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Old 09-07-2012, 04:07 PM   #51
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2) Pull in a ground wire from the main panel, move the spa GFI there, hook everything up according to the diagram with my new 4-wire 240 volt circuit.
This is what my electrician and I are working on. I'll get some photos in here once we're done.
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“Get your beer off the yeast cake on day 7 or your beer will crawl out of the fermenter and eat your youngest child”

“Your beer will be the equivalent of rhinoceros urine unless it sits on the primary yeast cake for at least 4 weeks.”
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Old 09-07-2012, 04:08 PM   #52
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Good call!

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What does the primary pressure gauge on the tank tell us? That's right, the temperature. Put it on a scale if you want to know how much is in it...
Put some duct tape over the gauge - Or better yet - Replace the high pressure gauge with a plug - High pressure gauges are useless!
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Old 09-07-2012, 09:18 PM   #53
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Well apparently you are not aware of the way clothes dryers and electric ranges were set up pre 2002 code changes. Or for that matter how a power feed is delivered to a barn and then setup for 240-120V power.
In trying to be a peacemaker, I'm wondering if both of your are right if viewed from different angles.

I don't know the NEC code, but I was trying to understand how the idea of creating a 4-wire circuit from a Spa Panel that's connected to a 3-wire Dryer outlet would be grounded. Somewhere in the Electrical Primer I read how appliances such as dryers and ranges got away with a 3-wire plug because the appliance is the ONLY thing on the circuit.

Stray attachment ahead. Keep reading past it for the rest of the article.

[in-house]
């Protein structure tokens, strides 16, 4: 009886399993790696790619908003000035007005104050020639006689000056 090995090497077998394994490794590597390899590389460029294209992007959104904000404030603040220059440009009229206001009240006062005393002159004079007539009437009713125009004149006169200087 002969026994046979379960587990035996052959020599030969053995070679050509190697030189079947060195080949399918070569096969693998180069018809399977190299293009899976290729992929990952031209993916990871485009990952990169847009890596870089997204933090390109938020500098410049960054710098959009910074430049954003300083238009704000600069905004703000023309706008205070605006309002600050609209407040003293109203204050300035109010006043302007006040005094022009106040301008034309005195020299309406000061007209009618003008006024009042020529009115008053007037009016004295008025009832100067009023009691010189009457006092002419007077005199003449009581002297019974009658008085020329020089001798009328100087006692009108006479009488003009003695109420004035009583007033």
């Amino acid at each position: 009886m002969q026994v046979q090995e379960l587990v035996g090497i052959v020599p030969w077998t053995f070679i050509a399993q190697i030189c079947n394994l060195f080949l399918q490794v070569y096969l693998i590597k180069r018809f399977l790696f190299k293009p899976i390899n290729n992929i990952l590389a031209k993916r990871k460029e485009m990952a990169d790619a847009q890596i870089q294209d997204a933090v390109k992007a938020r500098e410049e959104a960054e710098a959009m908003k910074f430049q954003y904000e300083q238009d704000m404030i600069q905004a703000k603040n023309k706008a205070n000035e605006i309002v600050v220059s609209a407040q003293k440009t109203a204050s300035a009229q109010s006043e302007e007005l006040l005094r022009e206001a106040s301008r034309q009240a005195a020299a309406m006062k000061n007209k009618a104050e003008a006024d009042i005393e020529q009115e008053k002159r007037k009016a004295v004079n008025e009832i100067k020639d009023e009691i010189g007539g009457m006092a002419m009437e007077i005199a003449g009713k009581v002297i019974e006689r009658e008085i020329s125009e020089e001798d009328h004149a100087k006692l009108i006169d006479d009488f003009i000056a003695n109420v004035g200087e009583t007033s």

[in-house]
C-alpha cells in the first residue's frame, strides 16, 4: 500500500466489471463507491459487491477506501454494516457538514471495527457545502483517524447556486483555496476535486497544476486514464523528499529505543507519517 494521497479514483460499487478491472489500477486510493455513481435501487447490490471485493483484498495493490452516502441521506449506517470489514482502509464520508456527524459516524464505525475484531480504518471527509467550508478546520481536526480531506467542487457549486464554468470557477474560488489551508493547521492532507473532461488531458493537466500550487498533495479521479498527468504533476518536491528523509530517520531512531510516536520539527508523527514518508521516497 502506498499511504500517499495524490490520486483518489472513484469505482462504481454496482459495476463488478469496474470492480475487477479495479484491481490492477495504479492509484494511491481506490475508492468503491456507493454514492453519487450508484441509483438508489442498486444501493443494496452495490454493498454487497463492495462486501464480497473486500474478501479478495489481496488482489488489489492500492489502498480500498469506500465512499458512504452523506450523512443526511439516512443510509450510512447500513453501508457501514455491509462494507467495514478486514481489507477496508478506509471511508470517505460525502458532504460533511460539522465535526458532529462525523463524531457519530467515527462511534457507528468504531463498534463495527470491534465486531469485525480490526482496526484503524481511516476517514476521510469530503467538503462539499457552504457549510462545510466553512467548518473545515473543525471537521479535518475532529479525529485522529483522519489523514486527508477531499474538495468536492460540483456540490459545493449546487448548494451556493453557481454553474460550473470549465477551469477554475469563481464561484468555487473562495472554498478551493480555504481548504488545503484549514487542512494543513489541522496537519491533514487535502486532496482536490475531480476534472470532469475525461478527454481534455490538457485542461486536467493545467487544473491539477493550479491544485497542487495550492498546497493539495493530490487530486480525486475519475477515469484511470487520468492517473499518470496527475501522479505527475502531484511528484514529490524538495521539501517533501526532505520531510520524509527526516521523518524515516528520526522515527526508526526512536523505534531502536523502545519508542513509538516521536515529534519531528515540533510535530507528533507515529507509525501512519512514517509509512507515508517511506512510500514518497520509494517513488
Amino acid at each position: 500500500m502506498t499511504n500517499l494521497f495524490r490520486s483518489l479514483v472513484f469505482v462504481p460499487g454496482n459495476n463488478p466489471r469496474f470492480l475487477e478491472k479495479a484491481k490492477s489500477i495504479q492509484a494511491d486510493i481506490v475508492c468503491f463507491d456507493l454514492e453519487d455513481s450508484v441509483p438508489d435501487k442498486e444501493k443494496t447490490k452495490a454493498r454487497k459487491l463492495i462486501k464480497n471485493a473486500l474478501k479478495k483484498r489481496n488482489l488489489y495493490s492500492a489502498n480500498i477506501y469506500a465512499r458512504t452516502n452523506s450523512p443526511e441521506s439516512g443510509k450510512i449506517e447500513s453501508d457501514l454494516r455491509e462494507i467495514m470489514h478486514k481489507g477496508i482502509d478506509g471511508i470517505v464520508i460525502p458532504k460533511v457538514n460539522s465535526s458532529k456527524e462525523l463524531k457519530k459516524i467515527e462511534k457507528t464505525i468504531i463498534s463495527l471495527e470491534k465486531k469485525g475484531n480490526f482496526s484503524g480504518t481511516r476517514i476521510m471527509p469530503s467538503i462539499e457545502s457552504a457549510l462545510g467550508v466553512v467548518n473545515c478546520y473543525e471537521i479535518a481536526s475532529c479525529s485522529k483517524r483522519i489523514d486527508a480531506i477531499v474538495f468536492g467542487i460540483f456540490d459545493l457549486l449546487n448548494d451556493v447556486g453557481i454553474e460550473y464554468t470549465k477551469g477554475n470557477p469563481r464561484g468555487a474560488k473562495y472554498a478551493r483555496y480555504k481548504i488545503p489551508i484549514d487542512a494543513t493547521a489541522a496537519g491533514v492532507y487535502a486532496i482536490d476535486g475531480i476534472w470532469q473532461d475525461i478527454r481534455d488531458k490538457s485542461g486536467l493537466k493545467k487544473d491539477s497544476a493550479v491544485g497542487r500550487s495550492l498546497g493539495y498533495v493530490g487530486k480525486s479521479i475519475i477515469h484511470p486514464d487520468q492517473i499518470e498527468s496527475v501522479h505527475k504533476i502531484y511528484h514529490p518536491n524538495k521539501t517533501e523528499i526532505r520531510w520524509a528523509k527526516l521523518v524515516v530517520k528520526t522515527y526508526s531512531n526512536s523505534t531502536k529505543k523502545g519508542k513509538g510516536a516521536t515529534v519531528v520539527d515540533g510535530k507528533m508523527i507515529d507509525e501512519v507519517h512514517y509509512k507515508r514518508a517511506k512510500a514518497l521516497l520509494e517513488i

In the case of the 4 wire spa panel being "derived" from the 3 wire dryer receptacle, I'm wondering if the "purpose" of this is more to provide "protection" in lieu of a "true" ground.

In the case of this single appliance, the brew rig, that, like a dryer or range, contains both 220V and 110V circuits . . . if something happens that causes current to flow into the green wire in the rig, the GFCI inside the spa panel will detect this within the required amount of time and, as a result, trip the circuit. Even though the green wire between the e-control panel and spa panel isn't a "true" ground, it performs enough of the "function" of a ground wire to trip the circuit should current find its way to ground.

I still may be confused, but in my non-electrician understanding, it appears that grandequeso might be correct in the "strict" sense in that a ground that terminates onto the neutral away from the main panel is not truly a ground according to the Code, yet P.J. is correct in the "functional" sense in that this pseudo-ground wire will serve the purpose of giving the GFCI within the spa panel something to monitor such that if something abnormal happens to shunt current into the ground wire, it will sense it, trip, and thereby protect the brewer.

BTW, another question just hit me: if the spa panel is connected into the 3-wire dryer circuit and mounted outside the house AND you run a wire from the grounding lug inside the spa panel to a piece of pipe stuck into the ground, would you be "truly" grounded?

Respectfully submitted,
Keith
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Old 09-07-2012, 09:37 PM   #54